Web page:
There was only one dry and wet bulb thermometer per deck. Temperatures were recorded once daily by the crew between 10:00 and 11:00 am and the reports were forwarded to the Bosun, the CO and the Master.
Feed and water
All animals were fed twice daily in the morning and afternoon from ad libitum automatic feeders. Pellets were provided for both sheep and cattle, plus the cattle received excellent quality hay each day. Pellets were available in the troughs at all times and the trough space was adequate with all animals able to gain access. The feed troughs were maintained continuously by the designated crew.
Water was generated by three reverse osmosis plants and delivered by an automatic ball-cock system. The troughs were never observed to be empty and the crew regularly cleaned them.
The ventilation system provided a downward directed air flow directly into the pens. Although there was an increase in respiration rates when travelling north of the equator, no animal was observed panting or demonstrating any signs of respiratory distress. There was adequate lighting of decks at all times.
Cattle were housed on a deck shared with sheep. There was no hosing of cattle pens but their pens were cleaned every five days by the crew using wheelbarrows and shovels. Each pen was then replenished with copious good quality dry wood shavings. Spare clean cattle pens were available at all times.
Sheep pens were generally in good condition with the pad base providing a cushion. It varied from dry to moist over the journey. Very few reached the condition of moist and sticky, and none were deemed wet. Moist pen pads can result from a combination of increased ambient temperatures, increased drinking and urination or leaking water troughs. Continual maintenance of the water troughs eliminated this source of wetting. The IO noted that there were a few moist pads in deck locations where air flow was low. Wood shavings were added to these moist pens to reduce the moisture. They dried out after entering the Persian Gulf due to the reduced humidity. The health and welfare of animals was not compromised by the state of the pens.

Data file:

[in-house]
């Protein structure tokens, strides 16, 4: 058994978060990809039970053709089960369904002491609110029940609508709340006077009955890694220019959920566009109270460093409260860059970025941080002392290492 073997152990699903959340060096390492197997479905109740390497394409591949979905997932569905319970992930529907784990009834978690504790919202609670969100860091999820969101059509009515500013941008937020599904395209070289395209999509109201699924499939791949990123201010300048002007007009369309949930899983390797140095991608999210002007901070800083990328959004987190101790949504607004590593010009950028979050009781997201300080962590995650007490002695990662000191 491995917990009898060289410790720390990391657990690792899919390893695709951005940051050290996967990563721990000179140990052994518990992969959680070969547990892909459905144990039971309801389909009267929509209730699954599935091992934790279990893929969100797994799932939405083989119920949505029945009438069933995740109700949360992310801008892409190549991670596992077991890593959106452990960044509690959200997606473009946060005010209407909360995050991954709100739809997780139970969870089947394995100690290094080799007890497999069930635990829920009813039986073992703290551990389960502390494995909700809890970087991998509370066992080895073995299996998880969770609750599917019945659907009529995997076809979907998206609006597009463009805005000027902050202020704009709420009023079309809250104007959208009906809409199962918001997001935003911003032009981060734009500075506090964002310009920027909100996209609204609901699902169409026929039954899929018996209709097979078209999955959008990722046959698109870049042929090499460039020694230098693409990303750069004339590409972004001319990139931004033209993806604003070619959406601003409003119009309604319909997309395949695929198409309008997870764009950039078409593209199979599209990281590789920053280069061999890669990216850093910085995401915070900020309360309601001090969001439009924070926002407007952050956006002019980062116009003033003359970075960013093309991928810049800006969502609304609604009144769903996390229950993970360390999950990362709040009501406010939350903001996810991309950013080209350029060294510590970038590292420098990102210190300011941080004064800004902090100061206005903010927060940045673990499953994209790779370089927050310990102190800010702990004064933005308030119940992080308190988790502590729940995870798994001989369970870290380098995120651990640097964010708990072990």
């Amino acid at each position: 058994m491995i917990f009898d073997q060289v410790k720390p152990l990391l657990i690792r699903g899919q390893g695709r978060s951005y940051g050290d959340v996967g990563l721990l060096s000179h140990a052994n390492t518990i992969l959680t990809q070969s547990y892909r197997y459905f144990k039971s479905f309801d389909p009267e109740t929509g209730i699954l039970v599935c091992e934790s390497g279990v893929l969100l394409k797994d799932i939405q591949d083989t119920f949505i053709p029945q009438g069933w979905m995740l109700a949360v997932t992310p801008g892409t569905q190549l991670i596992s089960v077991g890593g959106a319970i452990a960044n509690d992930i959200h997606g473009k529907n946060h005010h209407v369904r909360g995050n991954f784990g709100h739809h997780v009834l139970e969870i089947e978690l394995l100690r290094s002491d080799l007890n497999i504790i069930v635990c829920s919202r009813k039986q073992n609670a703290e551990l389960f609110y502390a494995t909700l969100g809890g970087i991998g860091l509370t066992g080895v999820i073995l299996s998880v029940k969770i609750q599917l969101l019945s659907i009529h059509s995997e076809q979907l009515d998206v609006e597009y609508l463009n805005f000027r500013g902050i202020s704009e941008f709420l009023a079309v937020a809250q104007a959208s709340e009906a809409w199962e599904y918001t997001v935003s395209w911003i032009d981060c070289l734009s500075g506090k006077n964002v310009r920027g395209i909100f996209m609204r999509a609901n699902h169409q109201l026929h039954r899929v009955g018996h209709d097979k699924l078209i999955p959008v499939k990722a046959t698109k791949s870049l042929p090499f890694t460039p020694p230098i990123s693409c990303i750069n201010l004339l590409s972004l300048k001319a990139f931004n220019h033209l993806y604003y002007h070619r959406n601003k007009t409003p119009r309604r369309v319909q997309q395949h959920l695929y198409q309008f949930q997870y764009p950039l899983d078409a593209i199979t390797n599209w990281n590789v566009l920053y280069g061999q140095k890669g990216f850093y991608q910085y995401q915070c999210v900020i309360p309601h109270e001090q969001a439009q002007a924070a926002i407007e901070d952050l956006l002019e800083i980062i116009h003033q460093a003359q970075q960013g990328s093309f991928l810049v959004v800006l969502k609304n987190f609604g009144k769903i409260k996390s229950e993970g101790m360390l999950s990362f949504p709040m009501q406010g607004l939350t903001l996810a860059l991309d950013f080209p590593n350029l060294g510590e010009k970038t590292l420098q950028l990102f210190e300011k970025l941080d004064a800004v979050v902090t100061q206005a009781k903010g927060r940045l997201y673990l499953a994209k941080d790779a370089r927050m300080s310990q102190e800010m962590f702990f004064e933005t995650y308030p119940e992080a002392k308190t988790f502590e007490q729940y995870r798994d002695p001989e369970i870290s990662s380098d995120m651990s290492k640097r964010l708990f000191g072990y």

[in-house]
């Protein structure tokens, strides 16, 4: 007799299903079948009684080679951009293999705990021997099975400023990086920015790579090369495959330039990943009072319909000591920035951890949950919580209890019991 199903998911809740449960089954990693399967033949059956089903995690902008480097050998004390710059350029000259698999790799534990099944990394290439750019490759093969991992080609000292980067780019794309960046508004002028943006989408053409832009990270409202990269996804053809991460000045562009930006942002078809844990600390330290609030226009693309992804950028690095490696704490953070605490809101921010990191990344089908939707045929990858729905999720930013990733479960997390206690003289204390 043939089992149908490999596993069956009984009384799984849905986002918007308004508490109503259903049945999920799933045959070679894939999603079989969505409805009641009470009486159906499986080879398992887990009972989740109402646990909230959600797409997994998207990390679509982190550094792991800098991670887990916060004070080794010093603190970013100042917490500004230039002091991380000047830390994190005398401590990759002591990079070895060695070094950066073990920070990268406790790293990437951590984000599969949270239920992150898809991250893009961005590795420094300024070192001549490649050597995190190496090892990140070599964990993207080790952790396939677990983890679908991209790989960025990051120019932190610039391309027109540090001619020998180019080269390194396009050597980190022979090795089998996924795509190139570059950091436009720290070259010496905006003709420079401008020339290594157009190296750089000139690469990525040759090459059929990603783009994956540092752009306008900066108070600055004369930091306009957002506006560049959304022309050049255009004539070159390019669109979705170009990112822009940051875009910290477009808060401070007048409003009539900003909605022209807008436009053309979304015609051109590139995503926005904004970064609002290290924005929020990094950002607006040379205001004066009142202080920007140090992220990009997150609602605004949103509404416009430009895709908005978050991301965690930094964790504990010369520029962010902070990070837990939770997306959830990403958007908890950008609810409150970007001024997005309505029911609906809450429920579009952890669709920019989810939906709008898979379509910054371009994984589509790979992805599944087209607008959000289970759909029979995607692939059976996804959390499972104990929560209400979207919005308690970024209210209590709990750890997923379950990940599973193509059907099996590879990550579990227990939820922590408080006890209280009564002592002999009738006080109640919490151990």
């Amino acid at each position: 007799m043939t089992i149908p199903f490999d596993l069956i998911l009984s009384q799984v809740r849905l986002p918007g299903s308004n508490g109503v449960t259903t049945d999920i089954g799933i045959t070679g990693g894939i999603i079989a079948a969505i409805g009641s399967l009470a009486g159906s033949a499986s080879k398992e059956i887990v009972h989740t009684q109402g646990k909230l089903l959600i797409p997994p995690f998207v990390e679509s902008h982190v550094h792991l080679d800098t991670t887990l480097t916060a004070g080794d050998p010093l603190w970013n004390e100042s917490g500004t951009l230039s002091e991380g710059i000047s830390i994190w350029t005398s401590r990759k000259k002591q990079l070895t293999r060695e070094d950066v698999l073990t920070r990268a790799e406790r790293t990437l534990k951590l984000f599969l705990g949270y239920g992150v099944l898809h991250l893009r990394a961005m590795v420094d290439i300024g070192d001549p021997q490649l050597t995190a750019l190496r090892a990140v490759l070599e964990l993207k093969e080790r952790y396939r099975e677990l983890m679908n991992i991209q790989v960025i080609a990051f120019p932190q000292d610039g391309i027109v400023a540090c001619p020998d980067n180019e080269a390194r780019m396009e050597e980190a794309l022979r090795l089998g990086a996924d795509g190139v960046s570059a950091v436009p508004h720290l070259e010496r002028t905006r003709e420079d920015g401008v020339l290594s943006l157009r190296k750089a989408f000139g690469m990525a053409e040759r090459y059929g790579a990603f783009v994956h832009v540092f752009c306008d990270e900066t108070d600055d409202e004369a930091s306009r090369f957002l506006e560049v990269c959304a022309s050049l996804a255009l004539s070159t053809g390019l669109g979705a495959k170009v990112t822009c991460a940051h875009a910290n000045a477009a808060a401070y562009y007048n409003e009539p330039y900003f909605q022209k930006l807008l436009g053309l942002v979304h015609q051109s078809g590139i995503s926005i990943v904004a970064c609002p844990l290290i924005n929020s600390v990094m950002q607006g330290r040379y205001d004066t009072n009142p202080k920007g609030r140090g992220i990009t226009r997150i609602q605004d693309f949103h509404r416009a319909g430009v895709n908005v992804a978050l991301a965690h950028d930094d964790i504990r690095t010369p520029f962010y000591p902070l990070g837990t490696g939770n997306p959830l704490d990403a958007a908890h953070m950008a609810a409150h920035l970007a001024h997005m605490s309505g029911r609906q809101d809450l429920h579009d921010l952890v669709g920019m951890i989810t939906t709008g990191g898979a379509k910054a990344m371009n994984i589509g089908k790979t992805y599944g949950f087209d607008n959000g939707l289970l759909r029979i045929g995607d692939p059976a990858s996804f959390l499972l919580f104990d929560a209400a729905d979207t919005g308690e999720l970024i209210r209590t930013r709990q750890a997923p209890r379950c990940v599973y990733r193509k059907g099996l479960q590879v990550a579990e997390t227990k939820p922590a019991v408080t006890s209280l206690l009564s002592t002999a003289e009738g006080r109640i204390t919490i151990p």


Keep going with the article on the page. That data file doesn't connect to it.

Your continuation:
Health and welfare
The AAV, stockperson and the vessel’s crew managed the health and welfare well, including the treatment of animals in hospital pens or humane euthanasia when required.
Despite prolonged observation of sheep movement in pens, it was not possible to validate that all animals were getting their turn at the feed trough. However no pens were identified containing animals in obviously poor condition and primary inanition was not diagnosed as a cause of death on post mortem.
The health and welfare of livestock was maintained throughout unloading at all three discharge ports.
The IO determined that the relevant procedures relating to the management of livestock exported by sea were consistent with ASEL.
The IO found that from the timing of loading to discharge, the processes, procedures and attention to the maintenance of pens and facilities was good. The Master, all the vessel’s officers and crew were dedicated and diligent in performing their duties to ensure the well-being of the animals. The experienced AAV and stockperson communicated well with the crew in order to maintain the health and welfare of the cattle in line with ASEL requirements.